Requests soaring from families in need

Agencies call demand unparalleled

Sylvia Colon, mother of Nevaeh, 4, and 9-month-old Raul, said she knows “the lights will go out sooner or later.” Sylvia Colon, mother of Nevaeh, 4, and 9-month-old Raul, said she knows “the lights will go out sooner or later.” (Essdras M Suarez/ Globe Staff)
By Peter Schworm
Globe Staff / November 17, 2010

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From suburban church pantries to inner-city shelters, charities across the state are fielding a record number of appeals from struggling families for food, winter clothes, heating assistance, and other basic needs.

Charities and nonprofit groups that tend to the poor are experiencing unprecedented demand as the holiday season approaches and the nation’s severe economic troubles stretch into a third year.

A Catholic Charities food pantry in Dorchester says it now hands out 12,000 pounds of goods each week, four times as much as it used to distribute in a month. The number of Massachusetts residents who are hungry or at risk of going hungry has jumped to 660,000, a 20 percent increase in a single year, according to Project Bread, an antihunger group.

Statewide calls to a United Way help line, which steers people to assistance, have climbed by almost 50 percent. Calls doubled in hard-hit cities like Lowell, Lawrence, New Bedford, and Fall River.

With the weather turning cold, the number of people seeking help with their heating bills has risen by 20 percent over last fall. At the Boston offices of Action for Boston Community Development, an antipoverty group that provides heating assistance, people are lining up around the corner each morning to apply.

“The need is overwhelming, as it was last year, and the year before that,’’ said the group’s president, John Drew. “You take any basic need, and we have people looking for help.’’

Today, as the Salvation Army kicks off its annual drive to raise money for Christmas gifts and meals for the needy, organizers say the years of lost homes, lost jobs, and falling wages have pushed many low-income families to despair.

“They are no longer in a position where they can pay all their bills,’’ said Deborah Rambo, president of Catholic Charities of Boston, which has seen a 30 percent increase in requests at its area food pantries. “They’ve been out of work. They’ve gone through their savings. They can’t just make it anymore.’’

Catholic Charities has kept some pantries open in the evening so people can pick up groceries after work.

Ellen Parker, who directs Project Bread, said the economy has thrown thousands of secure families into poverty. She pointed out that the percentage of Massachusetts children living in poverty has climbed from 10 percent in 2007 to 13 percent last year.

In certain pockets of the state, poverty has deepened severely, she said, and a growing number of families are skipping or shrinking meals to save money.

“This really represents extraordinary pain in low-income communities,’’ Parker said, citing child poverty rates as high as 44 percent in Springfield. “I think it’s a public health crisis.’’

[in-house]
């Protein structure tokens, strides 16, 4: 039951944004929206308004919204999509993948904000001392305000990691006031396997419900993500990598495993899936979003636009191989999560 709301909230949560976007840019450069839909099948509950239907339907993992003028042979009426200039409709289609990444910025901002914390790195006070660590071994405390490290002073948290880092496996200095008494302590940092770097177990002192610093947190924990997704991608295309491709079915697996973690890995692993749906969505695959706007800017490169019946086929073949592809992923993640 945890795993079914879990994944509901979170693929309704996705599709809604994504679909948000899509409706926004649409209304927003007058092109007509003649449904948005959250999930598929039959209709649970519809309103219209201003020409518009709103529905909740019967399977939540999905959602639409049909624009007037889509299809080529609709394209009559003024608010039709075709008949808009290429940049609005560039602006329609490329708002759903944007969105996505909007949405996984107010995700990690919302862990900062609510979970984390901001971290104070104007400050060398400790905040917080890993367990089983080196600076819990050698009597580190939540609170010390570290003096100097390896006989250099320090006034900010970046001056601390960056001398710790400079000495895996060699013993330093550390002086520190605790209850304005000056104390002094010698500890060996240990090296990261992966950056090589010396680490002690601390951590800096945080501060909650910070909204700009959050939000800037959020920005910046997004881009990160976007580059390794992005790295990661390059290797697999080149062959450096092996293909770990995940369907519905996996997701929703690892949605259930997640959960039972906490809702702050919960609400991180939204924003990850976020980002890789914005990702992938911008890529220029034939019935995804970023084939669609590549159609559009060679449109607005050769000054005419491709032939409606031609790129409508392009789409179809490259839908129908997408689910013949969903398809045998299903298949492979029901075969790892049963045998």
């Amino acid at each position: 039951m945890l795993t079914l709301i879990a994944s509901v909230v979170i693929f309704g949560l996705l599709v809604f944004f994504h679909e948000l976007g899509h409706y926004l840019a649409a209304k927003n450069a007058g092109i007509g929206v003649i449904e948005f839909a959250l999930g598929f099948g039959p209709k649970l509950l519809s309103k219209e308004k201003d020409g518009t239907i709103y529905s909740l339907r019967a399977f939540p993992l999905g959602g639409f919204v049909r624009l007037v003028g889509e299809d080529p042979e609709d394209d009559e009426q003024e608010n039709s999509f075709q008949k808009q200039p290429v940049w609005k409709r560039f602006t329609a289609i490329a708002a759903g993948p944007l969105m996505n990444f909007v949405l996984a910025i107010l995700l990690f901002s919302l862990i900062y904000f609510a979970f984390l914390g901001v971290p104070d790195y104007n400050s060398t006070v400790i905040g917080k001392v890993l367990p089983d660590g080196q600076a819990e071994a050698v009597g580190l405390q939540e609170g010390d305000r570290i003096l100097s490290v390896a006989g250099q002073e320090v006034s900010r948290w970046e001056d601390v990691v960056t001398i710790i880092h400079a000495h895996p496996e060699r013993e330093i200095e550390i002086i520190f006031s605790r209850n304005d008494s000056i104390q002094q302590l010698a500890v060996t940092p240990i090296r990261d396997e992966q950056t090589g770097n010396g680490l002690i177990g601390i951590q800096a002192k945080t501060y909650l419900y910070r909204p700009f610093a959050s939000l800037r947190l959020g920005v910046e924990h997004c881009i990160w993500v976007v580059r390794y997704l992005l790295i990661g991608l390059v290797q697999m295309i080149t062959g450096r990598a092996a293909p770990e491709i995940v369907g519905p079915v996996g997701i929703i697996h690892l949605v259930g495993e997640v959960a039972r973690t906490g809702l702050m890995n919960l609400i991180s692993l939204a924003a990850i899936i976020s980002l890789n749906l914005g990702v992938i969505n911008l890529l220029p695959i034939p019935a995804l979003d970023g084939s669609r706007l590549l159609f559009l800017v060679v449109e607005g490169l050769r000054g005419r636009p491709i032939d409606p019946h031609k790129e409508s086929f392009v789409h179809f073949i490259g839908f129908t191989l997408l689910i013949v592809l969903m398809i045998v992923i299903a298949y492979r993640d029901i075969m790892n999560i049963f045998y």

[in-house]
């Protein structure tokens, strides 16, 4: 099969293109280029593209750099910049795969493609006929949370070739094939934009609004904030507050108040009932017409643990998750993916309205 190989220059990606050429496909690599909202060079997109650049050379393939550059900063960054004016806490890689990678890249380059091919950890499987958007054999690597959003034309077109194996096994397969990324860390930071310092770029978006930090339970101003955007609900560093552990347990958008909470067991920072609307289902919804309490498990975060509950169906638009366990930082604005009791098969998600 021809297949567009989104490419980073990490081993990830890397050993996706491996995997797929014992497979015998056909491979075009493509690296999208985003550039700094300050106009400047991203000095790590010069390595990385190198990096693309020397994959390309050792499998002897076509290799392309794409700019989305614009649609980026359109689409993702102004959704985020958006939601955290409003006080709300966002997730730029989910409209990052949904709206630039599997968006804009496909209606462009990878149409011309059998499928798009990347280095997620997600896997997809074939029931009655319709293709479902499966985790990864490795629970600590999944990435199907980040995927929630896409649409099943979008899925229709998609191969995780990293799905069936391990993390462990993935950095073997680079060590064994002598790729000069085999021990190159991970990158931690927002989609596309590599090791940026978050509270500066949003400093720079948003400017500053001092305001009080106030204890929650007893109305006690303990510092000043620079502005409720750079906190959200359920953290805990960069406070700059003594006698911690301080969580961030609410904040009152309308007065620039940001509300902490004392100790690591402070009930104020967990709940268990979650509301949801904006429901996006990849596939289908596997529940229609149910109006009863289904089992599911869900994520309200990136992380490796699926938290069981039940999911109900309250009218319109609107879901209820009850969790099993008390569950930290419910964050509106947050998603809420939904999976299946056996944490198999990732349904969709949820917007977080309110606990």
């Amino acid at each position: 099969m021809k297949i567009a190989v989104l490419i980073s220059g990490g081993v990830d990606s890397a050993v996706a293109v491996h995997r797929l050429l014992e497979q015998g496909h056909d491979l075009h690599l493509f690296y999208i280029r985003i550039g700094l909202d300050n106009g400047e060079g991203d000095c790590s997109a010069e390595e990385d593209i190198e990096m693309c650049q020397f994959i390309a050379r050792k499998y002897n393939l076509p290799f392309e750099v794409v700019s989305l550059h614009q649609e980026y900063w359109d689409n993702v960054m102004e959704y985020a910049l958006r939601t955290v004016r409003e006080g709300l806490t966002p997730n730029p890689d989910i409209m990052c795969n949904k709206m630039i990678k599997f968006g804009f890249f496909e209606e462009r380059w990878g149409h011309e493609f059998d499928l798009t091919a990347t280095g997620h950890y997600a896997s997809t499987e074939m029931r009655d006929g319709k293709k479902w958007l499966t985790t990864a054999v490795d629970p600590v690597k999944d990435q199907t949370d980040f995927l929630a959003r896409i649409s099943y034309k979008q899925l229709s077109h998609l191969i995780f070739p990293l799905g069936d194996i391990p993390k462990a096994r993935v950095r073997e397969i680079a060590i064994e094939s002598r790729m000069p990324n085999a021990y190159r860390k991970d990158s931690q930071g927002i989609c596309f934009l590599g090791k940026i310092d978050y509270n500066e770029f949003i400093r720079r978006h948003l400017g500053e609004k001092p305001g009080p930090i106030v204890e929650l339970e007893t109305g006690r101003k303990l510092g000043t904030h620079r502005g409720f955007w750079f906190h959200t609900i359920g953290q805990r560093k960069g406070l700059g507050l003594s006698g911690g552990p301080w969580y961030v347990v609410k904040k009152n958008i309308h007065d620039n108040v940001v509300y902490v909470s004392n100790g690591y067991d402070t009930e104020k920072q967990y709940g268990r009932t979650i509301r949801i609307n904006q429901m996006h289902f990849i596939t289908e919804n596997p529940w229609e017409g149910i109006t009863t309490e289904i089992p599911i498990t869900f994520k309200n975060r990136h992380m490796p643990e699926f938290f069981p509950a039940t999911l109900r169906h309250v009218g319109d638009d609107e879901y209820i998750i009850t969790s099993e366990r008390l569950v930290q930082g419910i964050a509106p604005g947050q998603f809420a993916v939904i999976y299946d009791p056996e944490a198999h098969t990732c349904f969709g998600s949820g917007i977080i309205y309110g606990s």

In Framingham, the Salvation Army has been serving meals to more families with young children and to teenagers who have left home and are on their own.

“We’ve been seeing more and more kids, all the time,’’ said Envoy Ruth Blais.

In response to the growing need, United Way has expanded its Thanksgiving drive in Greater Boston to supply nearly 5,000 meals, nearly twice as many as last year. The agency has received thousands of calls for help with utility bills and rent from families that, until the recession, had been self-sufficient.

“People are walking through the door who never have before,’’ said Jeff Hayward of the United Way of Massachusetts Bay and Merrimack Valley, which supports a range of service agencies in the region. “A lot of times they don’t know what services there are or where to get them.’’

Julie LaFontaine — who directs The Open Door, a food pantry in Gloucester — said requests for meals rose 22 percent between 2008 and 2009 and have not fallen back. It’s hard for many people to visit the pantry, especially those who had never expected to find themselves in such circumstances.

“You can see people struggle with that, walking through the door the first time,’’ she said. But once that passes, she said, “you can also see the relief.’’

The Home for Little Wanderers, a child and family service agency, has received a rush of requests for holiday gifts, often in the form of moving appeals from children for basic items like socks, bed linens, and gift cards for food.

Sylvia Colon, a 27-year-old single mother of three, has been out of work and trying to make ends meet on a $600 monthly welfare check, half of which goes to rent. She has received food assistance from ABCD, but worries her current situation is too fragile.

“It’s hard, you know?’’ she said. “I can’t afford the heat, the electricity, the phone, my son’s medication and put food on the table. I know the lights will go out sooner or later.’’

Yvette Cotto, 44, a stay-at-home mother from Dorchester who takes in foster children, goes to a food pantry at Bethel Church twice a month.

“You have to pinch every penny,’’ she said. Cotto is hoping to go back to school to become an advocate for foster parents.

But with persistently high unemployment, those who work with the poor wonder when things will get better.

“The question is,’’ Drew said, “how, as a country, are we going to help these people get on their feet and, in the meantime, help them survive?’’

Peter Schworm can be reached at

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